Around 35-37 weeks of the pregnancy women are often screened for the presence of GBS or Group B Streptococcus bacillus in the vagina.
Women can carry GBS in the bowel, vagina, bladder, or throat, usually without showing any symptoms. Usually, the presence of GBS is detected only by taking a swab of both the vagina and rectum for special culture. About one in four pregnant women normally carry Group B Strep (GBS) in their vaginas. Most don't even know that they carry it, and the majority of pregnant women testing positive for GBS have no problems. But GBS can lead to certain complications for both mother and baby, so if you test positive when you're pregnant, you should be treated during labor.
The majority of pregnant women testing positive for Group B Strep (GBS) have no problems, But GBS can lead to certain complications both in the baby and in you, so when you test positive for GBS in pregnancy, you should get treated in labor.
About one in four pregnant women carry a bacterium called Group B Streptococcus (Group B Strep or GBS) in their vagina. Most don’t even know that they carry it. Women can carry GBS in the bowel, vagina, bladder, or throat, usually without showing any symptoms. It’s no really well established how exactly women get infected with GBS, but it could be sexually transmitted and people who carry GBS typically do so temporarily that is, they do not become lifelong carriers of the bacteria.
In pregnant women, GBS can cause bladder infections and womb infections in the mother. It can also infect the fetus before or during birth though infection of the fetus is rare and happens in less than one of every 100 babies whose mothers carry GBS.
Babies that become infected with GBS at birth (“early-onset”) can develop pneumonia or meningitis, an infection of the nervous system. Babies that survive the initial infection, particularly those who have meningitis, may have long-term problems, such as hearing or vision loss or learning disabilities. Premature babies are more susceptible to GBS infection than full-term babies, but three in four babies who get GBS disease are full term.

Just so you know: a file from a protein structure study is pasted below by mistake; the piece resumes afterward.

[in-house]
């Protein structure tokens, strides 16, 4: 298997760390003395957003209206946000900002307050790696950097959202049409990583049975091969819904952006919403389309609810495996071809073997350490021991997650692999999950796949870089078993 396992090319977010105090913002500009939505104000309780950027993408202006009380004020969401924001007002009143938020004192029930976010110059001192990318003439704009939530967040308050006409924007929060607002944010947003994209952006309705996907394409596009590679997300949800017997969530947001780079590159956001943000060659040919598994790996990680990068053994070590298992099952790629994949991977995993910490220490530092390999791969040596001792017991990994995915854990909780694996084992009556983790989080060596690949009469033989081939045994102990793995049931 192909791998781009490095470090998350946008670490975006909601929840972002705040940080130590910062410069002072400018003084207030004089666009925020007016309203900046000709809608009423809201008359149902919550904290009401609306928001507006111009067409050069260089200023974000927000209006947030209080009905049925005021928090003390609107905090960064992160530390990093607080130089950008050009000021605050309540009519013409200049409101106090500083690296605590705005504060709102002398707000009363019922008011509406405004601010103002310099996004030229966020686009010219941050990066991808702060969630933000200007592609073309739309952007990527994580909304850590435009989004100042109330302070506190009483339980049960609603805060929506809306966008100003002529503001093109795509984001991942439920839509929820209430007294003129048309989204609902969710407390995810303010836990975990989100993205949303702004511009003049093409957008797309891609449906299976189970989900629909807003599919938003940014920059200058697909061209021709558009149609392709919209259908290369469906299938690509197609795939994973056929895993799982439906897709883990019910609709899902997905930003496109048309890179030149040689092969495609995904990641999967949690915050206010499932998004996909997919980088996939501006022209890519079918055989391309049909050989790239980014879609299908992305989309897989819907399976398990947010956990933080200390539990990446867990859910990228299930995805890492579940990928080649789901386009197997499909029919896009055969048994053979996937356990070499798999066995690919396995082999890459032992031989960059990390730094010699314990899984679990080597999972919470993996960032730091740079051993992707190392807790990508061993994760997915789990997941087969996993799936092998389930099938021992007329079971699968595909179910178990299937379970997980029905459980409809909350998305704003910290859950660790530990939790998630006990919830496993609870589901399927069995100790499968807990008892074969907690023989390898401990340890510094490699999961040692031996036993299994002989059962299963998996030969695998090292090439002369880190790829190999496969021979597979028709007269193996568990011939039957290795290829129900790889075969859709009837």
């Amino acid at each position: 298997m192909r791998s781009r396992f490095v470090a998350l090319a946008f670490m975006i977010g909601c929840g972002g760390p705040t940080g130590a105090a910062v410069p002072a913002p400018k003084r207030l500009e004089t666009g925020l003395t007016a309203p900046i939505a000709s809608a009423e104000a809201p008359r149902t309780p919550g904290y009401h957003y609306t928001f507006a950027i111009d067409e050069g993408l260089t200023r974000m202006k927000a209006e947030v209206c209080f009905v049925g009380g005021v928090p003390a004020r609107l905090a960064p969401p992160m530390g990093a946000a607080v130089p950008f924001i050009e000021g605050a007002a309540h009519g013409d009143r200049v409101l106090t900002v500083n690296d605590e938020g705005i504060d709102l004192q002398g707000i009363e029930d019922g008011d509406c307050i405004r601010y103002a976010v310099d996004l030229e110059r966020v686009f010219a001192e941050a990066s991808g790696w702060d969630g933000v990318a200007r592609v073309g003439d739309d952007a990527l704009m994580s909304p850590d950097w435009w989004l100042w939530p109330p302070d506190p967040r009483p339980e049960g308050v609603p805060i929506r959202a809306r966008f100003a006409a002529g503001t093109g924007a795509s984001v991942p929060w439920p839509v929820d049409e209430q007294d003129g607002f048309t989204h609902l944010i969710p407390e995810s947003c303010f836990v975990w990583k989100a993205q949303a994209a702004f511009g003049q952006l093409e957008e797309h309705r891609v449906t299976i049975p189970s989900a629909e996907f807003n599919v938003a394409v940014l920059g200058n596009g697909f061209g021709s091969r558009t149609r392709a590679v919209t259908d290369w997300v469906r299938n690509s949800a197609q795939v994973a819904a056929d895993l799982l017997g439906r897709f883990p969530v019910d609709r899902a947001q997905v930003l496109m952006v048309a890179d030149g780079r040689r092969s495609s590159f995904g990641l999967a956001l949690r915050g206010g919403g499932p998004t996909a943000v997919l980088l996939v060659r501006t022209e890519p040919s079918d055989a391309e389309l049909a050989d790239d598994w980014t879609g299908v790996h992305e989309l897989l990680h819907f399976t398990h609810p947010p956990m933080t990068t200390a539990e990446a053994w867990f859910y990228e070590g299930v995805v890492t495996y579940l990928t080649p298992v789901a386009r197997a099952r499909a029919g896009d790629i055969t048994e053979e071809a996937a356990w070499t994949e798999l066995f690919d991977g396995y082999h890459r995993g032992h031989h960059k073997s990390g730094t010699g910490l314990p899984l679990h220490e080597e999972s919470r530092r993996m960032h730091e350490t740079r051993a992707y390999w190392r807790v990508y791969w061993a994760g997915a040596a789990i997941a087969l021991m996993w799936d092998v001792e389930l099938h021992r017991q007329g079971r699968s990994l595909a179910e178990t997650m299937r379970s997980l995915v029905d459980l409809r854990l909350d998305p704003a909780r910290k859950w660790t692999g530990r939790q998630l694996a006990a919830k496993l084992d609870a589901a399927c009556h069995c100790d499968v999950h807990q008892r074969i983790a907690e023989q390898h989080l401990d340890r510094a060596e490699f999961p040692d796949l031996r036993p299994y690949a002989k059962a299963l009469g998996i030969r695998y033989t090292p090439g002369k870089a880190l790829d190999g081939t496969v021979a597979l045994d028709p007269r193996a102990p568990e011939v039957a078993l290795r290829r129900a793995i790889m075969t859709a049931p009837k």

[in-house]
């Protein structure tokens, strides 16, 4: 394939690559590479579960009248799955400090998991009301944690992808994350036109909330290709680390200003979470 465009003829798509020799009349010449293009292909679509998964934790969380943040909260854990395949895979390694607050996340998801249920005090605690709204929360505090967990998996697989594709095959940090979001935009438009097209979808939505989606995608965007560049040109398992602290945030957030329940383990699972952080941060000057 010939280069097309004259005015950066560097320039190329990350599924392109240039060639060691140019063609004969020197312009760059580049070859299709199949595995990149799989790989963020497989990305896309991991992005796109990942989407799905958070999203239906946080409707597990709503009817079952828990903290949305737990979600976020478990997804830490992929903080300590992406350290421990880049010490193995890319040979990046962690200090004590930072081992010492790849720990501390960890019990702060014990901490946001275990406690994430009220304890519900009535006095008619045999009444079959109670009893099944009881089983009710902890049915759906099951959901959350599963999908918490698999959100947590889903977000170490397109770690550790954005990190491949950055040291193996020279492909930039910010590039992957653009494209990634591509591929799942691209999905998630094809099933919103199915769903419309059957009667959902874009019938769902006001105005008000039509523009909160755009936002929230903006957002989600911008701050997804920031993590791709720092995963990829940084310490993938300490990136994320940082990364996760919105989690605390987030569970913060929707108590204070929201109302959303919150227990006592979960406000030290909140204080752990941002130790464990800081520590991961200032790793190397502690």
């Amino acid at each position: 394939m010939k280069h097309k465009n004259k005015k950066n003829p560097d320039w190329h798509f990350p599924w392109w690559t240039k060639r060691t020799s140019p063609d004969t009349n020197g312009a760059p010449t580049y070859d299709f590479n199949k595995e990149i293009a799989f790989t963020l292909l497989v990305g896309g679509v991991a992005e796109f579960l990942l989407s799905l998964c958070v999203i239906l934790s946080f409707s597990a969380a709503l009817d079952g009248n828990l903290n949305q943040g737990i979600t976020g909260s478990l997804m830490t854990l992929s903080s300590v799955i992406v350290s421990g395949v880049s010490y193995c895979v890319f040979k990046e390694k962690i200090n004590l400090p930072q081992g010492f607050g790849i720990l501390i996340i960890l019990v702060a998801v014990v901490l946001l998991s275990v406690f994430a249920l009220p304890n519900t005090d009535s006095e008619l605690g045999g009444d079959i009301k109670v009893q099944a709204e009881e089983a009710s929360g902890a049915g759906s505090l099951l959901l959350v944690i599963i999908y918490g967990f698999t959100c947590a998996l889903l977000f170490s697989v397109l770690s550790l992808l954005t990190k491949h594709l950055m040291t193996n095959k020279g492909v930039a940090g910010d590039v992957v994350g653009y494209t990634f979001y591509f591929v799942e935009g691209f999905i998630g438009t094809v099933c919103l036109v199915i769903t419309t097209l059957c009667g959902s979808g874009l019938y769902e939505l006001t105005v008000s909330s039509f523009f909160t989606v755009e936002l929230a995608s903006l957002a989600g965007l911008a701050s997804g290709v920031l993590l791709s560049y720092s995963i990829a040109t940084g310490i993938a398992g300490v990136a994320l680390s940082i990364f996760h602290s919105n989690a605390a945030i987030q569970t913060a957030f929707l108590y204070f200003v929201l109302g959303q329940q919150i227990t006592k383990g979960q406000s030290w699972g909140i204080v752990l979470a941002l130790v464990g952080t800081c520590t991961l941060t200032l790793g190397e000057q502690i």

GBS disease may also develop in infants 1 week to several months after birth ("late-onset disease"). While the source of the infection in early-onset disease is usually the mother, in late-onset disease the source of the infection is usually unknown.
Infections with GBS can be successfully treated with antibiotics (e.g., penicillin or ampicillin) given through a vein.
Testing for GBS is easy. It can be detected by taking a swab of both the vagina and rectum for special culture, which may take up to a week to return results. The Centers for Diseases Control (CDC) have suggested routine testing for GBS at 35-37 weeks of pregnancy.
Pregnant woman that test positive for GBS should be treated with antibiotics (usually Penicillin) in labor. A positive GBS culture result means that the mother carries GBS. It does not mean that she or her baby will definitely become ill.
Women who carry GBS have a relatively low risk of delivering an infant with GBS disease. And all women who are found to carry GBS in the urine should get treated both at the time the diagnosis is made and in labor.